But as a youth, my first chance at life was stripped away. During the investigation, the FBI and Metropolitan Police Department kept saying, “we know that you had nothing to do with this shooting, but we need your help.” So, as a youth, wrongfully convicted, sentenced to decades and spending my formative years in prison — my first chance was obliterated. When the conversations on reforms are being had, we must look at them all in their entirety.

Who are second chances truly for?

Once I was released, my boots were immediately on the ground, joining the advocacy and reform efforts for second chances and fundamental fairness. I did all this while in an education program, but I was unemployed, had two supervision visits per week, had to provide urine samples to a parole officer during class hours, and was denied housing — just a few of the barriers that served as a form of continued incarceration, impacting my second chance.

While President Biden’s noble proclamation is appreciated, the irony must be realized. In the same month that President Biden proclaimed April 2023 “Second Chance Month,” he supported a resolution to block the District of Columbia’s Revised Criminal Code Act of 2022 (RCCA), just a few weeks prior. I testified in the local level hearings in support of outlining how the ambiguous, unconstitutional, and archaic District code contributed to my wrongful conviction, and stripped thousands, including myself, of their first chance. It often feels like the true “second chance” is for the government to take accountability and atone for its sins of the past and present, and not repeat them in the future.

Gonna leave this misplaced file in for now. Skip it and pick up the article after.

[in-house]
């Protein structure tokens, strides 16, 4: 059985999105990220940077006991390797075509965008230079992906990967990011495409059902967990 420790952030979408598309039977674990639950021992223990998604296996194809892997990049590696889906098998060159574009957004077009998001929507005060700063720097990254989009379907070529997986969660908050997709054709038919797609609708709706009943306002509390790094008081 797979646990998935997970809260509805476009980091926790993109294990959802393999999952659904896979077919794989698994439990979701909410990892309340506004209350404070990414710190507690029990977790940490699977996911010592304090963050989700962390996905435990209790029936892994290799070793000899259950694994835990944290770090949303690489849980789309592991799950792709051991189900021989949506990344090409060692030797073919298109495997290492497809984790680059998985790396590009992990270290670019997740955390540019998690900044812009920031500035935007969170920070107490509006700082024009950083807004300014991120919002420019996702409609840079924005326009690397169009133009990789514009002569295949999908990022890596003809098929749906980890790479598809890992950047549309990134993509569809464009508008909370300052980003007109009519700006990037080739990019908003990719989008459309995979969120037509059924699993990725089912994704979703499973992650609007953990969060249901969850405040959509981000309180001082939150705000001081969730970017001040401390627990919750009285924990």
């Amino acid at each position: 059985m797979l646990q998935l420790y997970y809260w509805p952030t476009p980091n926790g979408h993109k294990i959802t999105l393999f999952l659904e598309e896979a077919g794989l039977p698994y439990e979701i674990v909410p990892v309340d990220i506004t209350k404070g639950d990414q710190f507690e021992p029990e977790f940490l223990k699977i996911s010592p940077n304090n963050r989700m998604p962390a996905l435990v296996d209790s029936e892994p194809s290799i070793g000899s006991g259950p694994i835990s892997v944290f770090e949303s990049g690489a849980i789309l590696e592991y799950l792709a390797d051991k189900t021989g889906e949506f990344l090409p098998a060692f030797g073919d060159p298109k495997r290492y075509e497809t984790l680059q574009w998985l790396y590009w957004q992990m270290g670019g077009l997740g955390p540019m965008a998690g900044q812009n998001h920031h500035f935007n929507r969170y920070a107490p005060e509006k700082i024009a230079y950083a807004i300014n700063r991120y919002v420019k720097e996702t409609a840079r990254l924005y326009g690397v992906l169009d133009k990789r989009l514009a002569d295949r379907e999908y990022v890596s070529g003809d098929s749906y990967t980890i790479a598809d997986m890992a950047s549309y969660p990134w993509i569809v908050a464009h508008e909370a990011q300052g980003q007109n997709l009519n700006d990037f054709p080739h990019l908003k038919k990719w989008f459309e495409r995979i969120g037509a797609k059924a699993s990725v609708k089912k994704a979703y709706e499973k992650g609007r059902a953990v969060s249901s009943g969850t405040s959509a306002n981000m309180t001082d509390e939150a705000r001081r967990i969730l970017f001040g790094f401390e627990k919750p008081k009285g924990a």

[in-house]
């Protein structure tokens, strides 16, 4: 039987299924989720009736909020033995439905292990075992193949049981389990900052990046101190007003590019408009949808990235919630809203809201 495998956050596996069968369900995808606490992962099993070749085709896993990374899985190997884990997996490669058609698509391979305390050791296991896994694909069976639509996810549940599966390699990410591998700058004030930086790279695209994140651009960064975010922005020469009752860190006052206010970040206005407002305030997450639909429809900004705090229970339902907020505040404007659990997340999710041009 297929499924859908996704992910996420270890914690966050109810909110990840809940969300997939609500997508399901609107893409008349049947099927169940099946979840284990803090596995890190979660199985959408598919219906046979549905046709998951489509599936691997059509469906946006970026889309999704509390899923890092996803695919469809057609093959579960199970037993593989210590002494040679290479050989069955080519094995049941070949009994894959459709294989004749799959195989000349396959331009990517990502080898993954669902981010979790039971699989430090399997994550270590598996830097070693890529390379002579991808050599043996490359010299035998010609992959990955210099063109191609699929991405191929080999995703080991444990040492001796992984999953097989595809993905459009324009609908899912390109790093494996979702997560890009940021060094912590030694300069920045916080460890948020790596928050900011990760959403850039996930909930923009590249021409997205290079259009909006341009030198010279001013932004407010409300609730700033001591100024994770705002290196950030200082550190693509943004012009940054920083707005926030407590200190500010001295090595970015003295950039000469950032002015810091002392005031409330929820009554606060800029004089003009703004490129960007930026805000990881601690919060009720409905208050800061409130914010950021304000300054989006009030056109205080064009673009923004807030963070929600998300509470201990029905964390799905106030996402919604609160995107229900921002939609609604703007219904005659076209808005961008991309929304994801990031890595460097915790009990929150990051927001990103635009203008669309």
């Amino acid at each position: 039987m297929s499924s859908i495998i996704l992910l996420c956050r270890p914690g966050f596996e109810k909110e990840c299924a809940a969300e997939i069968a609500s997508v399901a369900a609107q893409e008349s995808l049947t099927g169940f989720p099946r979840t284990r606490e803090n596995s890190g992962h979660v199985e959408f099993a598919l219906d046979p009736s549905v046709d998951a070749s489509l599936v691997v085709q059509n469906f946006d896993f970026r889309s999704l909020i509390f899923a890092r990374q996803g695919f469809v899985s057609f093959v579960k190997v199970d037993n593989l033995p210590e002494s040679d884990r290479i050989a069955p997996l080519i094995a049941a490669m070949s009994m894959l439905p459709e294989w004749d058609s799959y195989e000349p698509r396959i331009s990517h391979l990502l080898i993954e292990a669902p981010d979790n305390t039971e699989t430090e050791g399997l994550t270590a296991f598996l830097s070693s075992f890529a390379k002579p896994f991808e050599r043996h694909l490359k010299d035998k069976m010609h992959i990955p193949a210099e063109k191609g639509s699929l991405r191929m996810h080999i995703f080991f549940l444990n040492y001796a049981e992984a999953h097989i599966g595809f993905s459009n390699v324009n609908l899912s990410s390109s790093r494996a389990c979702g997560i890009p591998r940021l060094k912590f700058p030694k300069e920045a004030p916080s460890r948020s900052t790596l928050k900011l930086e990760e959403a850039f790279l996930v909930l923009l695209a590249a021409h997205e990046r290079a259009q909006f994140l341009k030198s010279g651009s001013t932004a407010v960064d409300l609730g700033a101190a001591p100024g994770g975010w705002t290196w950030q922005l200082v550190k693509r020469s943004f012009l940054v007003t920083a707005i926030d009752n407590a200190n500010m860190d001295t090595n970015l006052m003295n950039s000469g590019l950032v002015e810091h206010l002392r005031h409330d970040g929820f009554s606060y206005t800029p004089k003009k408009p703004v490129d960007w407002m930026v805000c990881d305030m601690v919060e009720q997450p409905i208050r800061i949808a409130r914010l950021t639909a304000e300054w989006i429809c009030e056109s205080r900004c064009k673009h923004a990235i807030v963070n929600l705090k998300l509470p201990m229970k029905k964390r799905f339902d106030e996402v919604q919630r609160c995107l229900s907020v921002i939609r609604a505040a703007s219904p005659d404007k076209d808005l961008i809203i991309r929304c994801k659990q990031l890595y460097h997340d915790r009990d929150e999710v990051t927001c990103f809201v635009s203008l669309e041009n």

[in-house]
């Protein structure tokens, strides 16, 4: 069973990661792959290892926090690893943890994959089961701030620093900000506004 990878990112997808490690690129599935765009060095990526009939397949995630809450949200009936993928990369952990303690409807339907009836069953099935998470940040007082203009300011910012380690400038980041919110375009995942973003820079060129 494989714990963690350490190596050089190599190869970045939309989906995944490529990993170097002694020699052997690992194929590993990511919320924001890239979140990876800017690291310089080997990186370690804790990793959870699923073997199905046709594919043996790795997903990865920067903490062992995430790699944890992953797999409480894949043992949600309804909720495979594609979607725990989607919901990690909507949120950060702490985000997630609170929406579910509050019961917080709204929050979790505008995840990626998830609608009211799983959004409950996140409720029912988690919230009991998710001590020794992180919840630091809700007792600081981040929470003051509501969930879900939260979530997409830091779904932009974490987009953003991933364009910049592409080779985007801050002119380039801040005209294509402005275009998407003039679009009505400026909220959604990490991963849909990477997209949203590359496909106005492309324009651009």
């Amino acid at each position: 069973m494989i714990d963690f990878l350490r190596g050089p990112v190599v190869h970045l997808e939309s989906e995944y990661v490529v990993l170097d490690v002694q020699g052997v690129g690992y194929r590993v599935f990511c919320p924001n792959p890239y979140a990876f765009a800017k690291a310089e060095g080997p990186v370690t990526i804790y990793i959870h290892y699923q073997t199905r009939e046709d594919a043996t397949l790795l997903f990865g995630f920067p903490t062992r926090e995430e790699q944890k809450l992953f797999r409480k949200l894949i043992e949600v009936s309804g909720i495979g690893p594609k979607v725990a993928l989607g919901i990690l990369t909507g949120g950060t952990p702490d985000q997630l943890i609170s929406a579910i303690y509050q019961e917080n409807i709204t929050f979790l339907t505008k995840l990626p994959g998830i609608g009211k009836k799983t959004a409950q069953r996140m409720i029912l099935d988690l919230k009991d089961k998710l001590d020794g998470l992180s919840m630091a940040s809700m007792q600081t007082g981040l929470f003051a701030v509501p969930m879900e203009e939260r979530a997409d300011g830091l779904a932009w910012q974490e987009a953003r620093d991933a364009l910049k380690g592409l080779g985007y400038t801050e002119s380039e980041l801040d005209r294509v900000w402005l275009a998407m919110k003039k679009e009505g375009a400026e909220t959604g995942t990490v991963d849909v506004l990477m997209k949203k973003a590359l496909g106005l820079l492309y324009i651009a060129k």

Contrary to the fear mongering rhetoric, the RCCA is about second chances. This is a chance to address the issues from tough on crime, and anti-Black and Brown policies. It was a chance to acknowledge and clean up the devastation caused by hundreds of other policy makers over the decades. This was a chance to invest in our community, rather than incarcerating them, by any means necessary. This was the second chance to lessen the likelihood that what happened to me would happen to someone else. Decision makers need to revitalize first chance policies, not block them.

They celebrate second chance, all while standing in the way.

To wrap up this reflection:

Second chances should not only be celebrated in April, but they should be engrained in all reforms, with the intention of lifting first chances for the generations to follow. A second chance is a chance to grow, to heal, to restore, repair, and bring closure to tragedy — for humans and government.

#Notasbadasourworstmistake #ReflectionsofanInnocentmanInnocentMind

Troy Burner is an Associate at the Justice Policy Institute. He was released from prison on November 5, 2018 and was fully exonerated in March 2020.



Justice Policy Institute

Reducing society’s reliance on incarceration and the justice system. We inform policymakers, advocates and the media about fair and effective justice reforms.